On 6 April 2017, the FEI announced that American dressage horses Horizon and Don Principe both tested positive to the banned substance Ractopamine at the 2017 CDI Wellington on 8 - 12 February. The riders of both horses are now investigating feed contamination.
American feed companies add the muscle growth drug Ractopamine into feed for swines and cattle, though major horse feed companies state that their equine feed does not come in contact with drugs. For instance, Purina, the largest feeding company in North America, posts on its Canadian website that its feed is "formulated with proven quality ingredients and manufactured exclusively by Cargill in a specialized drug‑free equine facility." However, Purina U.S.A's website does not have such a visible disclaimer.
In Great Britain, for instance, clean feed comes from a registered feed business operator (FBO), whose registration number must be quoted on the label. This ensures that the company will have the required levels of hygiene and traceability, and have a HACCP (hazard analysis and critical control points) plan, which assesses the production process for feed safety issues. Feed, supplements and applications are under much scrutiny and monitored very closely by the Veterinary Medicines Directorate (VMD), Food Standards Agency (FSA), Trading Standards and in some instances the Advertising Standards Authority (ASA), but it is not illegal to place ingredients not suitable for competition use in products.
Riders Adrienne Lyle (Horizon) and Kaitlin Blythe (Don Principe) are now investigating whether their horses tested postive due to feed contamination. They will have to prove in front of the FEI Tribunal that their horses were not administered the drug, but unvoluntarily contaminated either through feed or the environment.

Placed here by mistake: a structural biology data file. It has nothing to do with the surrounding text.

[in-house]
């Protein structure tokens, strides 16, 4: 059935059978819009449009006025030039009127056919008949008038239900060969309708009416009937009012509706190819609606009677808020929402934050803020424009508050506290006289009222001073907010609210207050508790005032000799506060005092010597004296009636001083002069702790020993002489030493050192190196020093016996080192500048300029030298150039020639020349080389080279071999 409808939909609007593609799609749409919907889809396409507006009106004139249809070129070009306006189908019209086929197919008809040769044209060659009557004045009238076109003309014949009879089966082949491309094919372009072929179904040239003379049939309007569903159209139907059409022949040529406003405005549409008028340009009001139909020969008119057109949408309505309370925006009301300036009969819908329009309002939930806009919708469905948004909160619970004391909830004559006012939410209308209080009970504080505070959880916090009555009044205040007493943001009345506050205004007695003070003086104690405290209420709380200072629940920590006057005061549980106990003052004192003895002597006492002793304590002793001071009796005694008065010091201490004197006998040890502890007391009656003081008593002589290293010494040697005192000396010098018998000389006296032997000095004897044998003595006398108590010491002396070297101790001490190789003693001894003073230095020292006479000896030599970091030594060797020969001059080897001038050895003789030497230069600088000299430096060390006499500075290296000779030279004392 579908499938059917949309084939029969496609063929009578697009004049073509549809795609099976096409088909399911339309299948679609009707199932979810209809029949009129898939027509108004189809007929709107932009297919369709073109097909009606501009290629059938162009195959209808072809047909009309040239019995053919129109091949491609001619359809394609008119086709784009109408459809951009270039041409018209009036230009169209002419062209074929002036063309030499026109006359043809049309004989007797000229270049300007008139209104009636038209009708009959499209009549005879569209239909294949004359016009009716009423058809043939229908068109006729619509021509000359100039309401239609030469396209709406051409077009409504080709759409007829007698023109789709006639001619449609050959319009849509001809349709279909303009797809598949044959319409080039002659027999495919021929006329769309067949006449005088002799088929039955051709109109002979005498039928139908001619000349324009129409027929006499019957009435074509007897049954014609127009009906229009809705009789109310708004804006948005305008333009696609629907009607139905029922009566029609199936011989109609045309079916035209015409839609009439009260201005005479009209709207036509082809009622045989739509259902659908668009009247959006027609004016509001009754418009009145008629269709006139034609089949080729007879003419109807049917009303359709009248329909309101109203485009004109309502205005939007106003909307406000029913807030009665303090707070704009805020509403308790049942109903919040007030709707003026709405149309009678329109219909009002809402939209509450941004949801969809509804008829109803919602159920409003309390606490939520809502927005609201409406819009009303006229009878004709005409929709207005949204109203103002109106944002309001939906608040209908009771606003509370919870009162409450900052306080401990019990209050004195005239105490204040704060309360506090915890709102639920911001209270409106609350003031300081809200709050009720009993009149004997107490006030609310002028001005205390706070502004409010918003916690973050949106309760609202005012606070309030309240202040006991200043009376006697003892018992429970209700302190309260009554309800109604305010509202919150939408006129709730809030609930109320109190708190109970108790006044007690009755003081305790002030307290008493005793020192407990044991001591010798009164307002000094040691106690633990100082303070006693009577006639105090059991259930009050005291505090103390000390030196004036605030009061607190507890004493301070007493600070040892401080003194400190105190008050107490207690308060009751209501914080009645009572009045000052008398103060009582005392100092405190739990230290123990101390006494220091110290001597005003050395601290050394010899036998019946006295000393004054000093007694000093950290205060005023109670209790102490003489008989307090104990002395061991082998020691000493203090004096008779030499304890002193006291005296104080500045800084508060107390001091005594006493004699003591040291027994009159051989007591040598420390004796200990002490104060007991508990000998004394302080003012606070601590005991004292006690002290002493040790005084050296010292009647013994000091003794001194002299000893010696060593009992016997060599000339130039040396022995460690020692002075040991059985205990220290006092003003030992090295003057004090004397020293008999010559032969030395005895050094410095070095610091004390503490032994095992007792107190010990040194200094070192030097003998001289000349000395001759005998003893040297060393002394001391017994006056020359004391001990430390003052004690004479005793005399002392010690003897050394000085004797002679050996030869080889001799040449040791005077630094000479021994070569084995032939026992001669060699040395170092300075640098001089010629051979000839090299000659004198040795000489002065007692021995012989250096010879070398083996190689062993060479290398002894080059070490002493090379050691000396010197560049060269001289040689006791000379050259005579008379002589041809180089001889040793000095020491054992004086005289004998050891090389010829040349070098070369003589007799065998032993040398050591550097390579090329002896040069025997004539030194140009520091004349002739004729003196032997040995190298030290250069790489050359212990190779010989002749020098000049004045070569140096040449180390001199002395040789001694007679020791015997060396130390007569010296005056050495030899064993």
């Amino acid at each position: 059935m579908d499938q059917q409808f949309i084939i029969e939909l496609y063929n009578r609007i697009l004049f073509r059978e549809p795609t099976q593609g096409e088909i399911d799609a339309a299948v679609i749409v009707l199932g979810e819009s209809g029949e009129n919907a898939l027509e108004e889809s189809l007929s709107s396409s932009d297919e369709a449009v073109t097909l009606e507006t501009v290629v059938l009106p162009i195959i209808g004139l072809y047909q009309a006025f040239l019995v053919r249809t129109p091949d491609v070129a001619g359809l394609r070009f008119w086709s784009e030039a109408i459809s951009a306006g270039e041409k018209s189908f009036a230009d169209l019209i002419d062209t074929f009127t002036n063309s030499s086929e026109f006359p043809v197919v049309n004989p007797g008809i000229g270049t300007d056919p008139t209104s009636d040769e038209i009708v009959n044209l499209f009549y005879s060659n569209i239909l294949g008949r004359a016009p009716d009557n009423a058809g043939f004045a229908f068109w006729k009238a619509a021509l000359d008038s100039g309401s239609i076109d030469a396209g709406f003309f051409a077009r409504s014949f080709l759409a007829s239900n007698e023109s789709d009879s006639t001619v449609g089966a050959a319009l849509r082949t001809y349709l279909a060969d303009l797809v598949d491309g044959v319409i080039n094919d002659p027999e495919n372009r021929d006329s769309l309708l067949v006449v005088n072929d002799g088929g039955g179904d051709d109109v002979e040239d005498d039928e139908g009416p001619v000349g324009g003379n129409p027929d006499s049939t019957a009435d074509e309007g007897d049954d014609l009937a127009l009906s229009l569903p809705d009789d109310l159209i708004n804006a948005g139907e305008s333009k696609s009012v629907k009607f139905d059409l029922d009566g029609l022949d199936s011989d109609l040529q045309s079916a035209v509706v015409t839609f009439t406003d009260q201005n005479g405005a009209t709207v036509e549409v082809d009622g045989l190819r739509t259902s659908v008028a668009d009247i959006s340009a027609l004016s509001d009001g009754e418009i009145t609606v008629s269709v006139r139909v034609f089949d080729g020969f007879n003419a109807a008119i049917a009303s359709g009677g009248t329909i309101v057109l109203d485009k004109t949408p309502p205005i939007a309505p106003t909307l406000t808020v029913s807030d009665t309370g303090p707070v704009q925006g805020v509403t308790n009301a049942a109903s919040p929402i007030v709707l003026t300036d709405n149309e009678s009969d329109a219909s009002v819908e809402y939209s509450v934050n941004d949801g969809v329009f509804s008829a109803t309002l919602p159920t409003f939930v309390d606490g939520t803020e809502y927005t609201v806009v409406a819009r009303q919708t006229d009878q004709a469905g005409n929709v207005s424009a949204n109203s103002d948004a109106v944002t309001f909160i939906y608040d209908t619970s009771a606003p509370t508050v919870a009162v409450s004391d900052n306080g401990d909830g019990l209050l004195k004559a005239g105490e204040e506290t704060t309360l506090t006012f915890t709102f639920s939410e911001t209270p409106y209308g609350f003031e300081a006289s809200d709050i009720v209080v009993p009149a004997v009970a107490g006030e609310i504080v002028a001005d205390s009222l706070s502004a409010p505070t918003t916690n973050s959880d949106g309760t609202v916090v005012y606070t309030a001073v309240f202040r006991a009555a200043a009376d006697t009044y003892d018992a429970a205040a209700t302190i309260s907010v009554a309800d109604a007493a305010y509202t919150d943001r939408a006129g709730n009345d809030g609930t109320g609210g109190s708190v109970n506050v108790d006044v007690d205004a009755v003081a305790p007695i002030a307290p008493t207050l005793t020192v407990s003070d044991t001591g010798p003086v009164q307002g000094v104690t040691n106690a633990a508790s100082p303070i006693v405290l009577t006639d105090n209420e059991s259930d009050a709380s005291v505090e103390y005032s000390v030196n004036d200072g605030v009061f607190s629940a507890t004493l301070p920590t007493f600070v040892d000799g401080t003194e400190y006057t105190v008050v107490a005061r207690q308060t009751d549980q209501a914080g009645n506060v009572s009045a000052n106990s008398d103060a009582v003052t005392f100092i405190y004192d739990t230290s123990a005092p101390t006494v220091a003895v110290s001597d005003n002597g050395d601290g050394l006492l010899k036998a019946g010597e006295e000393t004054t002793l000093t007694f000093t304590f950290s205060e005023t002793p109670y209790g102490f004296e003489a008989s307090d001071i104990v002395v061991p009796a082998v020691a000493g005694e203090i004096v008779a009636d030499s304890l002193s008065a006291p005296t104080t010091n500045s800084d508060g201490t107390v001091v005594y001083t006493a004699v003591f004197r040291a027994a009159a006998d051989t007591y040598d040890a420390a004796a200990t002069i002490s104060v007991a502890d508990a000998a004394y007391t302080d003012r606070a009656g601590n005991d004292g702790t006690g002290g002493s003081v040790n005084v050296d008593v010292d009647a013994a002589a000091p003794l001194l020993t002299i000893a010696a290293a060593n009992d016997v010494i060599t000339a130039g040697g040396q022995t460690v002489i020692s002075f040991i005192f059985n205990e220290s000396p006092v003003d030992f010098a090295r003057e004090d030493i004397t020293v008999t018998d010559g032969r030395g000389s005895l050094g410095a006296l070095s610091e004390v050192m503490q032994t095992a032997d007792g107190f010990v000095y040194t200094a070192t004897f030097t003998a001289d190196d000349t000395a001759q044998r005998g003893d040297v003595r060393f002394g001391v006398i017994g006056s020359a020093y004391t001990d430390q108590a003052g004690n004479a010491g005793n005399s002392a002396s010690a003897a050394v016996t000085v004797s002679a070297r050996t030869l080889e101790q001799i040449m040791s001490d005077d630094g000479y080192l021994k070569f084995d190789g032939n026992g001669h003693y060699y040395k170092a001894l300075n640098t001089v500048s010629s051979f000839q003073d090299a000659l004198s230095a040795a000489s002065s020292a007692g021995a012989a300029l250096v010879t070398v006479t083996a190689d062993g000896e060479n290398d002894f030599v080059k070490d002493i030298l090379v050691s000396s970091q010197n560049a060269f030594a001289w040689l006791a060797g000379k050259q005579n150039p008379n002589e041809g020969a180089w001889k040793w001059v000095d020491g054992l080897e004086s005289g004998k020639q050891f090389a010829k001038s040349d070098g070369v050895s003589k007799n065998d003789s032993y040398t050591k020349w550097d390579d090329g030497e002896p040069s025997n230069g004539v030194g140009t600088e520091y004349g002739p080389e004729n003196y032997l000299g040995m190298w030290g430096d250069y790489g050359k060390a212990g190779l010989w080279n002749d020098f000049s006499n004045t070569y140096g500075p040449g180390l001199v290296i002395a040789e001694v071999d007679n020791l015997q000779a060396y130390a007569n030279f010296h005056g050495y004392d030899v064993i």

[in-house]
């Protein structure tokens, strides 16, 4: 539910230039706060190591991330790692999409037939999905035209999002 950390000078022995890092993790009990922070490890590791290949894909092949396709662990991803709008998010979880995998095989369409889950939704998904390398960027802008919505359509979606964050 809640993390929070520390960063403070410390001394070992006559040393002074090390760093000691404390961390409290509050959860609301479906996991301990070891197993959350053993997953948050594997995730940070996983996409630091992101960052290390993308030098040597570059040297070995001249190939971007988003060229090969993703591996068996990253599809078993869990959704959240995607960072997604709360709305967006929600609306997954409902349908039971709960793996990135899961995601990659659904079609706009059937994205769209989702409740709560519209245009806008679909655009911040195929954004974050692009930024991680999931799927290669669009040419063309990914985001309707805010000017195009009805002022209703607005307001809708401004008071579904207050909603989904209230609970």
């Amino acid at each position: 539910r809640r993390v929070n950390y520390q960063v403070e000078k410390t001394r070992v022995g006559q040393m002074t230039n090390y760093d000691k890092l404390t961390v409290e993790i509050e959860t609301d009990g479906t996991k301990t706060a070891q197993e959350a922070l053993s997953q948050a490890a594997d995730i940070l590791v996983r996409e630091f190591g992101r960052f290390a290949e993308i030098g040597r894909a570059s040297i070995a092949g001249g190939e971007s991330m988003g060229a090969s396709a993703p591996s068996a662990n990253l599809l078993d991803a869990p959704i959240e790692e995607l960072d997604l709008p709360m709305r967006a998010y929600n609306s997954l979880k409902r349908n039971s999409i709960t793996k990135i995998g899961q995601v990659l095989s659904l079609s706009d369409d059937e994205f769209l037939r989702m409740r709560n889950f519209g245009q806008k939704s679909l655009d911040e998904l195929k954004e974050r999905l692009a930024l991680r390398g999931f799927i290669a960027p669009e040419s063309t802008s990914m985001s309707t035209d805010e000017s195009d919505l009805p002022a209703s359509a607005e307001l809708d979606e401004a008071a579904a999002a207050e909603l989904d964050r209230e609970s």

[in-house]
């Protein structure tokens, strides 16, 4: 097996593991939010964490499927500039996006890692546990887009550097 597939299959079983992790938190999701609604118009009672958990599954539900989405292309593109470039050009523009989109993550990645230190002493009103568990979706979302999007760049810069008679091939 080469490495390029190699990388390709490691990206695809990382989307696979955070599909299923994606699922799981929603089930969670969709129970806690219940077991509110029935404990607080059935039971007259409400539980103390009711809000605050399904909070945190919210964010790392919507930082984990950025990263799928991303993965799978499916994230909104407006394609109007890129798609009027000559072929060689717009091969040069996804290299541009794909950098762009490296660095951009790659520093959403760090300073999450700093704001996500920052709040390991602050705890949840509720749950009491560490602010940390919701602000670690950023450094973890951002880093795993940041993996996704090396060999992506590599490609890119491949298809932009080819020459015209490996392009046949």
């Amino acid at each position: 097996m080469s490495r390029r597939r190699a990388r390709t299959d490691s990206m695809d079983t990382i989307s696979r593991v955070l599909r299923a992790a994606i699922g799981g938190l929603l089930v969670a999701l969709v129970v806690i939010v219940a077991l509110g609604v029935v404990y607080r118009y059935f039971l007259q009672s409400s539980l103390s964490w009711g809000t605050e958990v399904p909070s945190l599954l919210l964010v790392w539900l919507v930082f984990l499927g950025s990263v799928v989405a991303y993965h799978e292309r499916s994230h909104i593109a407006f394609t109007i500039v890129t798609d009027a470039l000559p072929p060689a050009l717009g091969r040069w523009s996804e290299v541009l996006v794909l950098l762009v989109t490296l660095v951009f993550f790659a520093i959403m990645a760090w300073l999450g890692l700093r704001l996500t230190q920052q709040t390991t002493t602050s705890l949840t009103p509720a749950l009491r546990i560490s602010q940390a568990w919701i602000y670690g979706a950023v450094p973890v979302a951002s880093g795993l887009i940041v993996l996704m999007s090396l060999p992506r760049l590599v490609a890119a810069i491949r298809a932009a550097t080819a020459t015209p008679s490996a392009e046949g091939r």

The riders so far have not disclosed which brand of feed/supplementation they have been using for their horses. Purina USA pre-emptively contacted Eurodressage to state that, "Purina Animal Nutrition, LLC is NOT the manufacturer of this feed."
2012 U.S. Team Olympian Adrienne Lyle issued the following statement: "I am completely devastated by the news of Horizon testing positive for a banned substance. Anyone who knows me or Betsy Juliano knows we would ABSOLUTELY NEVER let a banned substance get anywhere near our horses! It is a complete shock and makes no sense to me, and I am still reeling from this news. I completely support the FEI's clean sport policy and I am so careful about everything I feed and about every little thing that comes in contact with my horses! We are doing everything in our power to find out how this could have possibly happened."
Numerous riders in the past, whose horses have tested positive to medication or banned substances, have blamed the positive doping test on feed or environment contamination: Dressage rider Estelle Wettstein, Sara Henriette Kallstrom Bergtrom, and Isabell Werth, as well as renowned Olympic show jumping champion Steve Guerdat cited feed or environment contamination for their horse's positive tests.
The FEI publishes an 'Equine Prohibited Substances List' (EPSL), which enables Persons Responsible (PRs) to ensure that they are not treating or feeding horses with substances that are prohibited for use during competition and substances that are not permitted for use in the horse at any time.
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